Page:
In 1945 Urey joined the faculty of the University of Chicago and contributed his efforts to the establishment of the Institute of Nuclear Studies, together with Enrico Fermi, Edward Teller, Leo Szilard, Joseph Mayer, Maria Goeppert Mayer, and others. At Chicago, Urey focused his attention on geochemistry and the problems of the cosmos. His work on the measurement of the paleotemperatures of ancient oceans is considered one of the great developments of the earth sciences. This work involved a wide scope of disciplines ranging from Urey's early biological interests to his studies of isotopic fractionation and the history of the earth. While at Chicago, Urey wrote The Planets: Their Origin and Development, in which he constructed the first systematic and detailed chronology of the origin of the earth, the moon, the meteorites, and the solar system.
    Urey participated in Operation Crossroads in 1946. This was a major atomic bomb test carried out by the U.S. government at Bikini Atoll in the Pacific. As a scientific observer, Urey joined other prominent scientists, including Roger Revelle, future director of Scripps Institution of Oceanography.
    In 1952 the trials of Ethel and Julius Rosenberg and Morton Sobell attracted Dr. Urey's attention. The Rosenbergs, accused of atomic espionage and given a highly publicized and controversial trial, were eventually sentenced to death. Sobell, tried as a co-conspirator, was given a long prison sentence. These cases became causes celebres during in the Postwar era. Reading the trial documents, Dr. Urey seriously questioned whether the Rosenbergs and Sobell had received justice from the U.S. courts. He publicly expressed his concern, urging clemency in letters to President Truman, the trial judge and the New York Times. Urey's efforts brought him a flood of mail, some critical, some hateful, some favorable. Among the favorable responses was a letter from Albert Einstein, who wrote to Urey: "Your intervention in the Rosenberg case has been one of my most heartening experiences in the human sphere." This letter is filed with Einstein correspondence, box 29 of the papers.
    In 1958 Urey accepted a position at the University of California's Scripps Institution of Oceanography in La Jolla. Scripps director Roger Revelle was engaged in establishing a general campus of the University in La Jolla, soon to become the University of California, San Diego (UCSD). Revelle had urged Urey to take the Scripps post, and Urey provided valuable assistance in developing the new campus. Many of Urey's Chicago colleagues also moved to UCSD, including Maria Mayer and Joseph Mayer. Leo Szilard came to La Jolla as a fellow of the newly established Salk Institute.
    At UCSD Urey formed the nucleus of the chemistry program, which later become a leading center in the field of cosmochemistry. As Professor of Chemistry-at-Large, he continued to teach and conduct active research on the campus. His studies extended over a broad range of interests, including the geophysics of the solid earth, geochemistry, the chronology of meteorites and the solar system, and the origin of meteorites. In 1966 the University of California Board of Regents voted to name UCSD's first academic building (formerly "Building B") "Harold and Frieda Urey Hall" in honor of both Dr. Urey and his wife Frieda. In 1970 Harold Urey was honored with a newly created title: University Professor. He became a Professor Emeritus in 1972.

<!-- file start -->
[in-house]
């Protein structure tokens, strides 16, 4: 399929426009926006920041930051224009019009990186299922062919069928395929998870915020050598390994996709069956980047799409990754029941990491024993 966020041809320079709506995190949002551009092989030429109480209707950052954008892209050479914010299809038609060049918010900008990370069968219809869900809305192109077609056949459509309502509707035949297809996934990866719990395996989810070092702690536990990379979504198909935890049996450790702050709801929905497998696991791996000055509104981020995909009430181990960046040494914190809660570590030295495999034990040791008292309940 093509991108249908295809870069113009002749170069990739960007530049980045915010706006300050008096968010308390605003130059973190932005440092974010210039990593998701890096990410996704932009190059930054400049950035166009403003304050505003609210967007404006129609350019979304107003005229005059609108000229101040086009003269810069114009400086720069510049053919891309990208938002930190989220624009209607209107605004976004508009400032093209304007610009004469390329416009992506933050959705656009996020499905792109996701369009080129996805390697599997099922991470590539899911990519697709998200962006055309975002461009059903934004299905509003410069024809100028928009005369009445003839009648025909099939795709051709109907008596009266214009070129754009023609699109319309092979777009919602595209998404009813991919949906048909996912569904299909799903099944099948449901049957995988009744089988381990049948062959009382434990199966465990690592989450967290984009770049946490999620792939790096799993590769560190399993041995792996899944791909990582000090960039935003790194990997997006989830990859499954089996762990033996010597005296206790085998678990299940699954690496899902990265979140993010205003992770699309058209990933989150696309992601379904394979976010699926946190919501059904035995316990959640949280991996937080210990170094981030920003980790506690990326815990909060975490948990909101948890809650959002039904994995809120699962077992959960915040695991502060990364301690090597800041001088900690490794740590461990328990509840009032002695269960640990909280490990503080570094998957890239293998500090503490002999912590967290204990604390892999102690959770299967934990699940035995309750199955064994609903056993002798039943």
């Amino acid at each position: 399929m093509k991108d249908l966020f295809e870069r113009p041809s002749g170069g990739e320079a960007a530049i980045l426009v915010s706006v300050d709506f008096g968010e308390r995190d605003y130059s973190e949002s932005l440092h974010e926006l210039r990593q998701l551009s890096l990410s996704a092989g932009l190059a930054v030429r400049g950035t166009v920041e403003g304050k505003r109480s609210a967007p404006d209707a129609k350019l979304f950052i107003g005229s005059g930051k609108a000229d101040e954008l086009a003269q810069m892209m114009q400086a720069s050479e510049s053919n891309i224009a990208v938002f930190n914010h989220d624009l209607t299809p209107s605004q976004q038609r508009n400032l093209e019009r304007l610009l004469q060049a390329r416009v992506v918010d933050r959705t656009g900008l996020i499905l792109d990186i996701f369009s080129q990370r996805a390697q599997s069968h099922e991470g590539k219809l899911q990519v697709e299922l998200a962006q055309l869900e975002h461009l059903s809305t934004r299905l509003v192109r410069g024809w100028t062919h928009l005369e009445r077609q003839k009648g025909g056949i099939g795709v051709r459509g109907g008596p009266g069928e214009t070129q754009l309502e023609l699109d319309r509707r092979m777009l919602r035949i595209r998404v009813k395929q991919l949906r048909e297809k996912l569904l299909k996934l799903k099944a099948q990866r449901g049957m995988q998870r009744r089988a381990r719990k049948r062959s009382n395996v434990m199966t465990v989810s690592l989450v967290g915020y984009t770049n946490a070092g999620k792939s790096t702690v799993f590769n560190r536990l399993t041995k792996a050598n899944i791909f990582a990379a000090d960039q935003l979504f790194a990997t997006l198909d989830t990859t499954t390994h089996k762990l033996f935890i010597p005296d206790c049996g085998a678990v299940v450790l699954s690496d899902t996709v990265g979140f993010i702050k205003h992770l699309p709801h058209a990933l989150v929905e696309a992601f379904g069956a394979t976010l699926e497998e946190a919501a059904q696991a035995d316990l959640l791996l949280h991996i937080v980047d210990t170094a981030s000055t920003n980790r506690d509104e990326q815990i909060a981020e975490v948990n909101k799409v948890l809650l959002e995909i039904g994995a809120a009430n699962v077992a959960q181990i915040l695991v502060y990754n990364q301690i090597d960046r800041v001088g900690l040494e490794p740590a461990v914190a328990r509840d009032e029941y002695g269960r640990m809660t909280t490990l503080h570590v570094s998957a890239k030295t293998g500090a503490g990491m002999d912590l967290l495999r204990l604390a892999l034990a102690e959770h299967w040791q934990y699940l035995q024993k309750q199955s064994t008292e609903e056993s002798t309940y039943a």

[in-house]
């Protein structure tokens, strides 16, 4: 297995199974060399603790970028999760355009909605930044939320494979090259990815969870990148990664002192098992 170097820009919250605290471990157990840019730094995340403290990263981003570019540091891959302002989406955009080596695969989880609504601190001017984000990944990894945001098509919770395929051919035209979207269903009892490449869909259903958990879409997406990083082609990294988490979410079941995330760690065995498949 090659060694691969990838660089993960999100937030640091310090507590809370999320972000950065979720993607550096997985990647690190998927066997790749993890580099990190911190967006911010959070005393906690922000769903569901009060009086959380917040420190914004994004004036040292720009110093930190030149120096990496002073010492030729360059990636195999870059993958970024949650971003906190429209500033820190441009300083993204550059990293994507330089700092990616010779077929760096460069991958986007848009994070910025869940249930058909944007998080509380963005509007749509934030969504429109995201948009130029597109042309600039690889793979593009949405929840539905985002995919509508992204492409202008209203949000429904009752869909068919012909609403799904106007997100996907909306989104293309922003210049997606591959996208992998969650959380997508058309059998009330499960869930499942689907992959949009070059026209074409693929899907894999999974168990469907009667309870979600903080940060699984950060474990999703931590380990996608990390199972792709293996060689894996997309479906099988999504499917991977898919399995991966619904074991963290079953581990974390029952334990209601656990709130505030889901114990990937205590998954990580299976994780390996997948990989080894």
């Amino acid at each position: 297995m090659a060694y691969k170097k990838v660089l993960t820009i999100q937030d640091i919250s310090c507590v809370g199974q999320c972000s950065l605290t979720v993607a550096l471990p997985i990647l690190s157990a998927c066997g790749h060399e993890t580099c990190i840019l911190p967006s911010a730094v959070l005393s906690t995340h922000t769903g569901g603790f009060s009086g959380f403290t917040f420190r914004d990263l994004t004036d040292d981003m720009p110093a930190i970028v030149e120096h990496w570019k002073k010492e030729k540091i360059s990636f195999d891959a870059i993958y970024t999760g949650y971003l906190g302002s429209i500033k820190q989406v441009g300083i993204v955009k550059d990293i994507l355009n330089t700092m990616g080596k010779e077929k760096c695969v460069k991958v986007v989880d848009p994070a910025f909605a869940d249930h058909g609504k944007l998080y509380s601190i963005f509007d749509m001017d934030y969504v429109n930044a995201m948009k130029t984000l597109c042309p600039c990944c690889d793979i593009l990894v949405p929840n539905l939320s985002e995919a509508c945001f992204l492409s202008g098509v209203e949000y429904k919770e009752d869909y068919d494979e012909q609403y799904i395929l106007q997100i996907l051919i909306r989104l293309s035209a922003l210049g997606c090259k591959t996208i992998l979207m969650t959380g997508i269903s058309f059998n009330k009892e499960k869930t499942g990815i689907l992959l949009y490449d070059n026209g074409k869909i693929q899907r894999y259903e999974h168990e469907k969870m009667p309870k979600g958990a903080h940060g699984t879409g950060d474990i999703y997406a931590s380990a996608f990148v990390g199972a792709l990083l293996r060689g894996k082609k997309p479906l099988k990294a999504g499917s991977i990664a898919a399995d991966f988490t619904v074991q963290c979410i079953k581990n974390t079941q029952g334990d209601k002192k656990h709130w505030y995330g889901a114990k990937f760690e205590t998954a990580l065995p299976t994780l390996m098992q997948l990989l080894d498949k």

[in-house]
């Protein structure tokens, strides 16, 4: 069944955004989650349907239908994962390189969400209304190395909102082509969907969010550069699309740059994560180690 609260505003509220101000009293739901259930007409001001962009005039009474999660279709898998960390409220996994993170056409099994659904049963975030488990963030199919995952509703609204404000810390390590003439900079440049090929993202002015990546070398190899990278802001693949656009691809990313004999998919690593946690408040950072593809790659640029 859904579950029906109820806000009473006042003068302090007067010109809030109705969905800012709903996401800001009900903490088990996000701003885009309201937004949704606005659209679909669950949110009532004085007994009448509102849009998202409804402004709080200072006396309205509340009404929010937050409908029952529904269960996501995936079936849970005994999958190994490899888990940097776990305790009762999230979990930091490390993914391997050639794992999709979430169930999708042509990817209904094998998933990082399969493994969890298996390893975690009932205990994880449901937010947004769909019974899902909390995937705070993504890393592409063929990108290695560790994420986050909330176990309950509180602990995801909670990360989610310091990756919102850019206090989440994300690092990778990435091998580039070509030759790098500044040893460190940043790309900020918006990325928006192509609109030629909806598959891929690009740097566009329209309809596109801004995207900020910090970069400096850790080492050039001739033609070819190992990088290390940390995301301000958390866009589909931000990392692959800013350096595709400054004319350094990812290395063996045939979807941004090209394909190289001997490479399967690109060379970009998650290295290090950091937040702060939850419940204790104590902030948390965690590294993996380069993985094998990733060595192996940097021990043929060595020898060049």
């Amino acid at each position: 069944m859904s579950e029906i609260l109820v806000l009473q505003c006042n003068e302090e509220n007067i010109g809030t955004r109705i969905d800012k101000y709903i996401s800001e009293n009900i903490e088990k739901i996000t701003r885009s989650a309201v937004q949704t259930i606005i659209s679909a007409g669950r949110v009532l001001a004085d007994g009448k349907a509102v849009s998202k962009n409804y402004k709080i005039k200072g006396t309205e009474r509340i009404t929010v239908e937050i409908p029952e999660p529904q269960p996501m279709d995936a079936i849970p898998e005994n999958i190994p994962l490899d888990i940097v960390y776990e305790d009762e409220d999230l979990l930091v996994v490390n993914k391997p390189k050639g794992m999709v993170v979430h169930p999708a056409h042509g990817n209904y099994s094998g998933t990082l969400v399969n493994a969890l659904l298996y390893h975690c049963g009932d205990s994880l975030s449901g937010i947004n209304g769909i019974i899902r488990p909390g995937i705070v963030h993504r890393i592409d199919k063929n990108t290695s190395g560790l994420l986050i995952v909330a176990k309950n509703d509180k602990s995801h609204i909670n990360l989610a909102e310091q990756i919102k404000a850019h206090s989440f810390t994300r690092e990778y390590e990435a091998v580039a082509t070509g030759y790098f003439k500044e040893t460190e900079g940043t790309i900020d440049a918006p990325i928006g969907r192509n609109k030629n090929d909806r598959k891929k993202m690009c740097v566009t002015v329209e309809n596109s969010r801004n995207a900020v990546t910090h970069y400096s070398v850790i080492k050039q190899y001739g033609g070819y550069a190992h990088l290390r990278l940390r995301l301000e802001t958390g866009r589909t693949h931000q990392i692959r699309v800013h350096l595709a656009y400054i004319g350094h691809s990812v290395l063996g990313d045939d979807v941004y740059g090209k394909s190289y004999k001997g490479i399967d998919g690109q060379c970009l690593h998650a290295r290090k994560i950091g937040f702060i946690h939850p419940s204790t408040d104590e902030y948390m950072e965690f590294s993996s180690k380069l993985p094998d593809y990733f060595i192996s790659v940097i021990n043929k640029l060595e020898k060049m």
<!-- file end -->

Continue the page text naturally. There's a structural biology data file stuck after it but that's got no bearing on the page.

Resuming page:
Continuing his efforts on behalf of nuclear arms control, Urey became a member of the Union of Concerned Scientists, a group with 2,300 members including seven Nobel laureates. In 1975 the organization petitioned President Gerald Ford to decrease the production of nuclear power plants. Urey himself was concerned with the safety of nuclear power and the need for a national plan to dispose of nuclear wastes. He feared that the global expansion of nuclear generating facilities could cause the spread of nuclear weapons.
    Urey took an active interest in the United States space program, particularly the Ranger and Apollo moon missions. He chaired the University of California's Statewide Advisory Committee on Space Science from 1959 to 1961. Associated with the National Aeronautics and Space Administration (NASA), he served as consultant to the Lunar and Planetary Missions Board and was a member of the Planetology Committee. He personally analyzed samples of moon rock obtained by the moon missions.
    Urey received numerous honors in addition to the Nobel Prize. He was awarded more than 20 honorary doctorates, over a dozen medals, and was a member or fellow of nearly 30 societies and academies. In 1965 President Lyndon Johnson awarded him the National Medal of Science. Urey's bibliography of scientific publications exceeds 200 titles.
    Harold Urey died in his La Jolla home in 1981.

    Publication Rights

    Publication rights are held by the creator of the collection.

    Preferred Citation

    Harold Clayton Urey Papers, MSS 44. Mandeville Special Collections Library, UCSD.

    Acquisition Information

    Not Available

    Restrictions

    Letters of recommendation and evaluations are restricted until 2031 according to federal and state laws. Also, audiovisual materials are restricted; user copies must be requested.

    Subjects and Indexing Terms

    Bohr, Niels Henrik David, 1885-1962
    Einstein, Albert, 1879-1955
    Emergency Committee of Atomic Scientists.
    Fermi, Enrico, 1901-1954
    Franck, James, 1882-1964
    Kerr, Clark, 1911-2003
    Lunar Orbiter (Artificial satellite).
    Marcuse, Herbert, 1898-1979
    Mayer, Joseph Edward, 1904-
    McElroy, William David, 1917-
    Oppenheimer, J. Robert, 1904-1967
    Pauling, Linus, 1901-1994
    Revelle, Roger , 1909-1991
    Rosenberg, Ethel, 1915-1953
    Rosenberg, Julius, 1918-1953
    Szilard, Leo
    Teller, Edward, 1908-2003
    Union of Concerned Scientists.
    Chemistry, Physical and theoretical
    Cosmochemistry
    Deuterium
    Moon -- Photographs from space
    Nuclear arms control
    Nuclear nonproliferation
    Photographic prints -- 20th Century.